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A Statement, The Syrian cultural heritage in the ancient city of Palmyra is face to face with challenges and risks

Par Maamoun Abdul Karim
Publié le 18/05/2015 • modifié le 08/06/2020 • Durée de lecture : 3 minutes

SYRIA, Palmyra : Tetrapylon, view from the Great Colonnade, reconstructed after 1963 by Syrian Directorate of Antiquities, Palmyra.

Syria Picture by Manuel Cohen, AFP

With the painful events in Syria escalating at an unprecedented pace leaving their tragic impact on the Syrian scene, our cultural heritage has been battling for almost five consecutive years to survive in spite of the massive destruction affecting our historical monuments, buildings and souks in a number of cities, including, first and foremost, the city of Aleppo, which calls to mind the horrors of World War II (for instance, 140 historical buildings, thousands of shops in the old souks and hundreds of houses were destroyed and damaged in the old city), Homs, Daraa and Bosra, which have witnessed the destruction of Syria’s rich, diverse and unique cultural heritage.

Today, the situation has worsened dramatically, reaching alarming levels in the vicinity of the ancient city of Palmyra with unpredictable consequences following ISIS militants’ attack on the city. Our fears, hence, will aggravate if the ancient city falls under ISIS control, which will result in a real tragedy befalling a great civilization worthy of protection by all means. This civilization was once a monumental city sitting on an important trade route linking the east with the west during the Roman era. It was also marked by its buildings, temples, tombs and theaters.

Today, this city is facing an imminent threat to its ruins and its very survival, which can lead to a real disaster inflicted on Syria’s history and wipe out its glorious past. Moreover, we should not fail to remember the damage and destruction besetting our cultural heritage as armed gangs of antiquities spread all over the city in the summer of 2013 and conducted various acts of excavations, theft and systematic destruction of tens of archaeological sites, hills and cemeteries (in addition to what happened in Dura Europos and Mari in Deir ez-Zor, Hammam al-Turkman in Raqqa, Tell Ajaja in southern Hasaka, Apamea in central Syria, Ebla and some sites in the Dead Cities in Aleppo and Idlib and tens of sites in rural Daraa). Those sites have been classified as disaster areas whose great history is irreplaceable.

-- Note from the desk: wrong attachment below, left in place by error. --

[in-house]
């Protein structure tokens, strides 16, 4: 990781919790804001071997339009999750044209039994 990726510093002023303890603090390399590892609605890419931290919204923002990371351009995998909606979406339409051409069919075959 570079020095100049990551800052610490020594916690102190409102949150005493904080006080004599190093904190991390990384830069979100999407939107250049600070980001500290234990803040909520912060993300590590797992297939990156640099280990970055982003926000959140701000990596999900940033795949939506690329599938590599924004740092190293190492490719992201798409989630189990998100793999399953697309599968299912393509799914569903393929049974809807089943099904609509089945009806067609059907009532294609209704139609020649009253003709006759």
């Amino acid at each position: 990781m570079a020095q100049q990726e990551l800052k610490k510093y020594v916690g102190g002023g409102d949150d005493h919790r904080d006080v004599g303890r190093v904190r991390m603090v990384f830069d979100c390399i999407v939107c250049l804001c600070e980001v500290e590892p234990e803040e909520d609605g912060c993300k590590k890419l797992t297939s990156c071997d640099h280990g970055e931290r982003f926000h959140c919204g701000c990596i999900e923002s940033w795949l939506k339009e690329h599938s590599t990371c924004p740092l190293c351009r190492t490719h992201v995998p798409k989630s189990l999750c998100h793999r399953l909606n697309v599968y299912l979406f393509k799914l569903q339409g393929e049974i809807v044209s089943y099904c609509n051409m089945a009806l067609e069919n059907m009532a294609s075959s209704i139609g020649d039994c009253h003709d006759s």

Thus, we believe that we are bound to make mention of Resolution 2199 adopted by the Security Council on 12 February 2015, which reaffirms its decision on preventing and suppressing the financing of terrorist acts as well as protecting the endangered cultural heritage in Syria and Iraq. We also hope that this resolution will be followed by executive actions embodying the international will in preserving Syria’s cultural heritage which is subjected to unprecedented dangers and challenges (for example, obligating the neighboring countries to control their borders, fight organized smuggling operations in our cultural heritage across those borders and prevent the systematic damage carried out by extremist and terrorist groups).

Thus, we call upon all Syrians nationwide to unite and come together to stand up to extremist and terrorist smuggling gangs targeting our history and heritage in a brutal and systematic fashion. We also urge them to take part in this cultural battle to defend our history and identity represented by our diverse, rich and incomparable cultural heritage.

We would like to thank the workers at the Directorate-General of Antiquities and Museums all over Syria, who believe in their historical role in safeguarding our heritage, and who are steadfastly resolute to carry on with this decisive battle through defending our heritage in such dire conditions and confronting all sorts of risks while performing their duties.

We would like also to express our sincerest gratitude to all those who have supported us in our mission of defending our heritage through providing help, expertise, guidance and assistance, both individuals and institutions, at the national and international levels, including the Syrian people, the United Nations Educational, Scientific and Cultural Organization (UNESCO) and its regional offices, ICOMOS, ICCROM, ICOM, the Arab Regional Centre for World Heritage (ARC-WH) in Bahrain, the ICCROM-ATHAR Regional Conservation Centre in Sharjah, the World Monuments Fund in New York, Associazione Priorità Cultura in Rome, the international Interpol, the World Customs Organization and international archaeological institutes working in Syria, including archaeological expeditions and archaeologists.

Finally, we would like to assure that we are not going to lose this battle targeting our existence, history and civilization. In addition, we will spare no effort and will go to great lengths to protect and rescue our cultural heritage which constitutes an invaluable component of the human heritage.

Damascus, May 15, 2015

Publié le 18/05/2015

Prof. Maamoun Abdul Karim is Director-General of Antiquities and Museums, Syria